Ever wonder what impact natural disasters have on car sales?  It’s a fairly specific thought, but it’s one that we can answer.  Below, we have a guest article from David Greene — Manager of Data Insights at Cars.com.  Here, David has analyzed Cars.com data from areas affected by Hurricane Matthew to better understand what impact natural disasters can have on the auto industry, dealerships, and consumer purchasing.  It’s food for thought when anticipating another hurricane for those in regions prone to these natural disasters and can help with future planning for their aftermath.

Impact of Hurricane Matthew on Dealer Inventory

Inventory challenges and a sales lull continue challenging dealers in designated market areas (DMAs) along the southeastern coast two months after Hurricane Matthew ravaged a thousand miles of coastline from the southern tip of Florida to Virginia on October 5th -9th, 2016.



An analysis of dealer inventory on Cars.com from this timeframe shows the flood of inventory dealers are faced with after Matthew for the five hardest-hit states: Florida, Georgia, South Carolina, North Carolina, and Virginia.

As new cars have steadily piled up in the wake of a severe drop in consumer demand, dealers are flooded with new inventory two months after the storm. Dealers in affected areas collectively had 8 percent more new vehicles on Dec. 1 than Oct. 1., but many would-be shoppers opted or needed to delay a purchase.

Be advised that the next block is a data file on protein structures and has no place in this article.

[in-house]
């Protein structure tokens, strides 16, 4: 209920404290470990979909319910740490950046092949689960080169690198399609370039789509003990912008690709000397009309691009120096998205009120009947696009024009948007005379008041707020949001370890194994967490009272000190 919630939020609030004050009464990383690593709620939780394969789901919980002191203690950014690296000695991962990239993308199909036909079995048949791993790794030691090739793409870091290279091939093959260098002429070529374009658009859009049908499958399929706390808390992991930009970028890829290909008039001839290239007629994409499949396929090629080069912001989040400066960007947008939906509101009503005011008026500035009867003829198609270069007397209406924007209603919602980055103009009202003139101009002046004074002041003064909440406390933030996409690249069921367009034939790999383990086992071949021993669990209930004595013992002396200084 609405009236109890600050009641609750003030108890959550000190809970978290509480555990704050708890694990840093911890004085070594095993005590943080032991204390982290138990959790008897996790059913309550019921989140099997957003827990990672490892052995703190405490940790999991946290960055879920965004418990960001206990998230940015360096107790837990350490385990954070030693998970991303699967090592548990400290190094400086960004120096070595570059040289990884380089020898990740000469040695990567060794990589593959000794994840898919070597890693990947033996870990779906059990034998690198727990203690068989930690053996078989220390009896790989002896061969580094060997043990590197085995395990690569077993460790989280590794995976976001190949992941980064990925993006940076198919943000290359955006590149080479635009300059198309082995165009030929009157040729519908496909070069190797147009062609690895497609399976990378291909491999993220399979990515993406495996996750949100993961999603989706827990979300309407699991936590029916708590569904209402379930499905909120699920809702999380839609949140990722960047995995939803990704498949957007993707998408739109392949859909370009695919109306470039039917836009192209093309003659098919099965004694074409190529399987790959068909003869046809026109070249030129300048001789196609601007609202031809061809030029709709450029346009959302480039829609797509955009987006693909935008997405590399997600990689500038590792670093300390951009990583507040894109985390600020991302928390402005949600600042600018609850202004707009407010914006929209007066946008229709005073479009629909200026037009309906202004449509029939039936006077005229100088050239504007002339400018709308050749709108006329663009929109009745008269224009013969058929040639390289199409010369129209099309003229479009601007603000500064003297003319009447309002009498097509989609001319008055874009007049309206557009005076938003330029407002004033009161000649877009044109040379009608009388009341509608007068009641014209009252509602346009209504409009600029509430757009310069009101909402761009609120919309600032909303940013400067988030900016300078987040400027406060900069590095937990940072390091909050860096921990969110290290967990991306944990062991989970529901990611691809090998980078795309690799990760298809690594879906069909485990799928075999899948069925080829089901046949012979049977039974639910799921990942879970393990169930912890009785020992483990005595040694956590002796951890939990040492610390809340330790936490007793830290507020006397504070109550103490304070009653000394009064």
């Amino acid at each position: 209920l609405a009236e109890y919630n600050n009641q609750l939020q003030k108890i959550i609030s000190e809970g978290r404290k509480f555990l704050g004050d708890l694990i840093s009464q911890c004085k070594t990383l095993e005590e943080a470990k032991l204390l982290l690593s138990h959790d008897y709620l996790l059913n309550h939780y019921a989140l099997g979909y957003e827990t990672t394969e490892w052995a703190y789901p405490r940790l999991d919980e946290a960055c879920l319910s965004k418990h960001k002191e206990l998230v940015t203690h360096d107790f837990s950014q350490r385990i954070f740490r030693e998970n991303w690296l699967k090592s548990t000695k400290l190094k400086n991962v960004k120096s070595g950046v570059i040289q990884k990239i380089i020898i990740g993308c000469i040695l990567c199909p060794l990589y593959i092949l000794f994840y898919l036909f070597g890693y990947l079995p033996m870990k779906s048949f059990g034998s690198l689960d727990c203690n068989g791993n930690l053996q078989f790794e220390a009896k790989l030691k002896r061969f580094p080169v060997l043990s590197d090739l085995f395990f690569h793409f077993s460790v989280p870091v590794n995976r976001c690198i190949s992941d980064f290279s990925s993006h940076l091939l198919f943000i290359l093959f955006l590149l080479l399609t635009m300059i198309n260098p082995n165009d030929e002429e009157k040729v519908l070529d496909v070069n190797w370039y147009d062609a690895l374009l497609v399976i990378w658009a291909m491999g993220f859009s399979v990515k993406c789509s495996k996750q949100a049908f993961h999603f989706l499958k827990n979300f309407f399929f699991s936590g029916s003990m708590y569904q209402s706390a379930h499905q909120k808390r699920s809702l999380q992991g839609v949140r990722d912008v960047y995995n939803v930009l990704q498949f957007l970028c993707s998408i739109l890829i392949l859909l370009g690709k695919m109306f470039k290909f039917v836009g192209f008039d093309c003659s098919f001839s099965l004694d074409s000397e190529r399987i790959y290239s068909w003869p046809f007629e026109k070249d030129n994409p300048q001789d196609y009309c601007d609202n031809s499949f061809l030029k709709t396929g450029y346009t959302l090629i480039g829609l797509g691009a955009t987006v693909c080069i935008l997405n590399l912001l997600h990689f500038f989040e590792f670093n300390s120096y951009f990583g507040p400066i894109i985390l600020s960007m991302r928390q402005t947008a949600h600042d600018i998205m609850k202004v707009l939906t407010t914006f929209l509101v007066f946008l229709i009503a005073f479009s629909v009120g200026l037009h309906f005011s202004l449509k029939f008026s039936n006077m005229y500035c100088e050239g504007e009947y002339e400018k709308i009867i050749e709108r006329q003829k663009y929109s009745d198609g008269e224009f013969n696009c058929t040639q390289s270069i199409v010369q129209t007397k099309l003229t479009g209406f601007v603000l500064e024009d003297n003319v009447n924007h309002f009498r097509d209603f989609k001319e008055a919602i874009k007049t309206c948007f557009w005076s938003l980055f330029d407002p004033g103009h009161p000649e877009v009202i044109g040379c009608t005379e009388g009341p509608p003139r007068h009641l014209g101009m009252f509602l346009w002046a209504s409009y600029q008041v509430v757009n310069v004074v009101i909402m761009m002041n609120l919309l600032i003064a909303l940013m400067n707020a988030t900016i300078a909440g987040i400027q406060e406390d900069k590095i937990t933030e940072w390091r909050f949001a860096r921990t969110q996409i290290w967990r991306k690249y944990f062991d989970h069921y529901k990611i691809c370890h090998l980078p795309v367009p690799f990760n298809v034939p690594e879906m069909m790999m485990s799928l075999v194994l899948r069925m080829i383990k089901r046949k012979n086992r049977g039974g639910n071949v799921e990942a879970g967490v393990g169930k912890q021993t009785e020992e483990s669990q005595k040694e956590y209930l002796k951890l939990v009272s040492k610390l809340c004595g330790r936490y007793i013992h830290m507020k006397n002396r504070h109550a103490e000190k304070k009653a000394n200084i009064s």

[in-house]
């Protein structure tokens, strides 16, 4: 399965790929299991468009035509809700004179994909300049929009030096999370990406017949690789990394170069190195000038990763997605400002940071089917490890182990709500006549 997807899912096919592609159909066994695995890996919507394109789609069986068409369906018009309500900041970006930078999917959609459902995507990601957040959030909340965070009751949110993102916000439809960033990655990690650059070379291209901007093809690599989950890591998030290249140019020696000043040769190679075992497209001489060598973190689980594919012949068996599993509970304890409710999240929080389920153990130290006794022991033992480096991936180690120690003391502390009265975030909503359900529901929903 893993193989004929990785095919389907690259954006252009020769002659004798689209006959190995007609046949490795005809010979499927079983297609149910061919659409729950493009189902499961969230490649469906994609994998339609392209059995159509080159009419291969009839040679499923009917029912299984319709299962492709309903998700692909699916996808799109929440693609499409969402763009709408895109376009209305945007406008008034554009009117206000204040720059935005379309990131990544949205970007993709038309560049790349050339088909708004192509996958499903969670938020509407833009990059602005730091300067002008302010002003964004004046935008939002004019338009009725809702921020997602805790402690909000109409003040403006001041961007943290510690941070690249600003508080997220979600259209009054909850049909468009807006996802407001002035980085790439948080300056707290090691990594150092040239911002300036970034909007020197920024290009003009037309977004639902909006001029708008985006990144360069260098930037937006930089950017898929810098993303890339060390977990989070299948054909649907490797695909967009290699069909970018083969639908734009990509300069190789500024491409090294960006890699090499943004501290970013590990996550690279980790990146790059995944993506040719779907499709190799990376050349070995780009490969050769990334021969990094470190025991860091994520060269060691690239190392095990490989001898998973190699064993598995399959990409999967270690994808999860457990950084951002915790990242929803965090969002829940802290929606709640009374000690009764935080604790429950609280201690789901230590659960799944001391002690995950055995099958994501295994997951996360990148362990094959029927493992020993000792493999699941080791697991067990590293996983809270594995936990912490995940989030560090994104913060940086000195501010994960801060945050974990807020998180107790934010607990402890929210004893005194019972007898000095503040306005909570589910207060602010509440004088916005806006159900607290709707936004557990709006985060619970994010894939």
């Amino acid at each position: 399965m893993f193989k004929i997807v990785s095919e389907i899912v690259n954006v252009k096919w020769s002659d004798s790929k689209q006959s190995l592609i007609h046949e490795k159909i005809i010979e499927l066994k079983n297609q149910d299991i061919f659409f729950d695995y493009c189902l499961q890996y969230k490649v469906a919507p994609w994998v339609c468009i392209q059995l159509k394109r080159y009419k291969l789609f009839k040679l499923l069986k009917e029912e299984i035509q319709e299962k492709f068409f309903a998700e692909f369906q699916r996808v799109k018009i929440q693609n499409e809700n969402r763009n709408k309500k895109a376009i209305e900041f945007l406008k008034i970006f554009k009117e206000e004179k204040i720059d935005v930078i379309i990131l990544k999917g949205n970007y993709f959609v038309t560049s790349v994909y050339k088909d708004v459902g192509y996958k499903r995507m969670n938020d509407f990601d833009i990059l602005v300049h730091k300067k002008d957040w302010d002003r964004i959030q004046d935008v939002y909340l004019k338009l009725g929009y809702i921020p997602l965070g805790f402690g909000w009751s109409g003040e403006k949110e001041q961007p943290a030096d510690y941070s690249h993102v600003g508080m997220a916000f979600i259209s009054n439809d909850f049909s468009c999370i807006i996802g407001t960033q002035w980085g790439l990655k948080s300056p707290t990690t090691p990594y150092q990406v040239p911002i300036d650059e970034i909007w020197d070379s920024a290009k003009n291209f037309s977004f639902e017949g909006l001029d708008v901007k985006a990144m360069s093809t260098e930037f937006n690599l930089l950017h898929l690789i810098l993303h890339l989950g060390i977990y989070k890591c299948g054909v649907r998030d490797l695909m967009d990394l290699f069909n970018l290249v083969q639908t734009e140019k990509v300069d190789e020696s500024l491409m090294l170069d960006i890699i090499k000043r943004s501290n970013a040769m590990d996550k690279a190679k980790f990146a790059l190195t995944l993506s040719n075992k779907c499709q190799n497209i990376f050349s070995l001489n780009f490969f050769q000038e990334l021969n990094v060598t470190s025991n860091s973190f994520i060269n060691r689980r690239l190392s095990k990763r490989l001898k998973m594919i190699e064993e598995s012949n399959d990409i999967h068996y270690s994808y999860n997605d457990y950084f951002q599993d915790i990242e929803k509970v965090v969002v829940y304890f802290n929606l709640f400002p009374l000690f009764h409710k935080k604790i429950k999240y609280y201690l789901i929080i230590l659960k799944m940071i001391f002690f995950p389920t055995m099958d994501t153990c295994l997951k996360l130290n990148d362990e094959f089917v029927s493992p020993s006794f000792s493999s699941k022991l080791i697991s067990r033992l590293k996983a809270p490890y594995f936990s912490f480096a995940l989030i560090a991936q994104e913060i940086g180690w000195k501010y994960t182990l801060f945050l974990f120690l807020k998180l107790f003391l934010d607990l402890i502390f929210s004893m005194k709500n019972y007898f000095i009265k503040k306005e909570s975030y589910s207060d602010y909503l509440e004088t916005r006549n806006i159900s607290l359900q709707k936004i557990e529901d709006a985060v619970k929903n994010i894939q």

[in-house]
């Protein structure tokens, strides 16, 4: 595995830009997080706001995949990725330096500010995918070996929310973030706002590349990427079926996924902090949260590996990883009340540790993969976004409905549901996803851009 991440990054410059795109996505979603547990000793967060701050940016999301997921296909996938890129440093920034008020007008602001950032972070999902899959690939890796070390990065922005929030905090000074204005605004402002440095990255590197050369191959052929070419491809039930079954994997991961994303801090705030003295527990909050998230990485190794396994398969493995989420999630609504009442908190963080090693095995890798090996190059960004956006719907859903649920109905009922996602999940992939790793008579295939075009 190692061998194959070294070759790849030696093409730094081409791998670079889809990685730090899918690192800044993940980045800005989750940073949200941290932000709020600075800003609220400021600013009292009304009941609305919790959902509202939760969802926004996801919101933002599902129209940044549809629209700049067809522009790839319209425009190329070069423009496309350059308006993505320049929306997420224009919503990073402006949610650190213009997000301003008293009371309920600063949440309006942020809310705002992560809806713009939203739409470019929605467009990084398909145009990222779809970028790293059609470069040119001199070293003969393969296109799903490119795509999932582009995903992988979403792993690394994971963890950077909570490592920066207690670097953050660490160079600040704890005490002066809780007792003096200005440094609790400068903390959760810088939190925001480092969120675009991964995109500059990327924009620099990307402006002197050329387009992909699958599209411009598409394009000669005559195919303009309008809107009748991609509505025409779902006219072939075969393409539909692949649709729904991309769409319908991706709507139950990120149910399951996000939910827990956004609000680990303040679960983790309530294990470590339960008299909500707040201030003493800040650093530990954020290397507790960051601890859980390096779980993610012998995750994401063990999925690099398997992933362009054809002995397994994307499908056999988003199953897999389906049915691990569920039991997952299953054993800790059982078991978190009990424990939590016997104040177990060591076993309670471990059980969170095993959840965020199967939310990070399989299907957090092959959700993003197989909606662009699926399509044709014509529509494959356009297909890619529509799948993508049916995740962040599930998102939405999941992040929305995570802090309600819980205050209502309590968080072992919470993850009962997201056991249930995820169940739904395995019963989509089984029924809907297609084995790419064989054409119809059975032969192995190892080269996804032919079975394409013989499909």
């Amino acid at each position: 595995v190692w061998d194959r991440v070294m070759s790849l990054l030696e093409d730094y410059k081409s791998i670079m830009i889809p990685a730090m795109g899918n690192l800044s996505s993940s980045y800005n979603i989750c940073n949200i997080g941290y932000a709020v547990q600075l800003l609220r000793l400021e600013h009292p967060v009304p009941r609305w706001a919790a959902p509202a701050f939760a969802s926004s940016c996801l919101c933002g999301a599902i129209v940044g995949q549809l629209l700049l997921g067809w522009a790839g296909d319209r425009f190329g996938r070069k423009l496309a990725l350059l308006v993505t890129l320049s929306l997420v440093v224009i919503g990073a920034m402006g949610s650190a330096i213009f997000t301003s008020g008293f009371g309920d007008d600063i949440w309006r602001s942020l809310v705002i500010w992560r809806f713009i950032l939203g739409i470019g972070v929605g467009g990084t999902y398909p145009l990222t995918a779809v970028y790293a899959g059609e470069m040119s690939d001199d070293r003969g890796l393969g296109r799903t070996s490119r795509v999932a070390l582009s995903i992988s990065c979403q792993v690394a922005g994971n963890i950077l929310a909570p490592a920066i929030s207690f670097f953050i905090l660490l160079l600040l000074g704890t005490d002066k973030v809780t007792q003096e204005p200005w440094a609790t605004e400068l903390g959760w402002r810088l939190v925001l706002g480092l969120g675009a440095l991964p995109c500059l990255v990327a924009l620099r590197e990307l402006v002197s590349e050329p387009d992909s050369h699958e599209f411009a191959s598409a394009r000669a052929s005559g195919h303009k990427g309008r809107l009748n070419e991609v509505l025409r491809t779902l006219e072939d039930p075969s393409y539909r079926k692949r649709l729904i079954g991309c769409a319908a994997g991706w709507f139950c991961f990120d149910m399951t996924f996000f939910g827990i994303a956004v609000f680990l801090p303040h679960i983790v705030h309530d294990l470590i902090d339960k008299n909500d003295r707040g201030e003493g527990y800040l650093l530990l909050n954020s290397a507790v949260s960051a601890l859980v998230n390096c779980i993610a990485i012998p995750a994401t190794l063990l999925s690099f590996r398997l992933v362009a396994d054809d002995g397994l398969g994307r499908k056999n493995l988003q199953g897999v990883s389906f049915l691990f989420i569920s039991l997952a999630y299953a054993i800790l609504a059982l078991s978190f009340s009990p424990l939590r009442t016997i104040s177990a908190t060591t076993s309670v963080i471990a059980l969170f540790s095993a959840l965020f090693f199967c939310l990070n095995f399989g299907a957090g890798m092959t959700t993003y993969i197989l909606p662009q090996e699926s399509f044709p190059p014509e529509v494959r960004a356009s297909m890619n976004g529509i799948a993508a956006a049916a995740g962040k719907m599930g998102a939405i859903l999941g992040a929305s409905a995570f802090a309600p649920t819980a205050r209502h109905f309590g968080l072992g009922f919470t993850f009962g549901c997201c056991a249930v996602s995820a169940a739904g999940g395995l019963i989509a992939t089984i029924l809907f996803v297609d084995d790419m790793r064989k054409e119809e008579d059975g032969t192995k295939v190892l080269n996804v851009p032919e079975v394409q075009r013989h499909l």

Sourcing quality used inventory has left dealers dry after the storm. Used inventory declined 4 percent from the first of Oct. to Dec. in coastal DMAs, as storm damage and falling sales brought in fewer trades of clean used vehicles.

Black Friday Reins In Supply

Black Friday is notoriously effective for enticing shoppers and releasing pent-up demand. And car buyers did come out for the annual shopping event, which helped to finally break the rise in new inventory. OEMs further helped shoppers get into new vehicles with record-high OEM incentives of $3,741 per vehicle sold in November, nationally, according to Motor Intelligence/Autodata Corp.

Sales Dampened After the Storm

Sales of new and used vehicles fell 9.8 percent in coastal DMAs for the first 20 days of October vs September, or about twice the 4.8 percent sales slowdown for inland areas of those same five states. New vehicle sales decreased much more than used sales, both due to seasonal fluctuations in demand, as well as higher pricing of new cars.

New vehicle inventory has leveled off since Black Friday, while used inventory has increased modestly. Industry watchers and pundits are anticipating strong December sales nationally, bolstered by continued OEM incentives, and a good sales month can’t come soon enough for dealers along the coast that need to clear out inventory before the seasonal slowdown of January and February.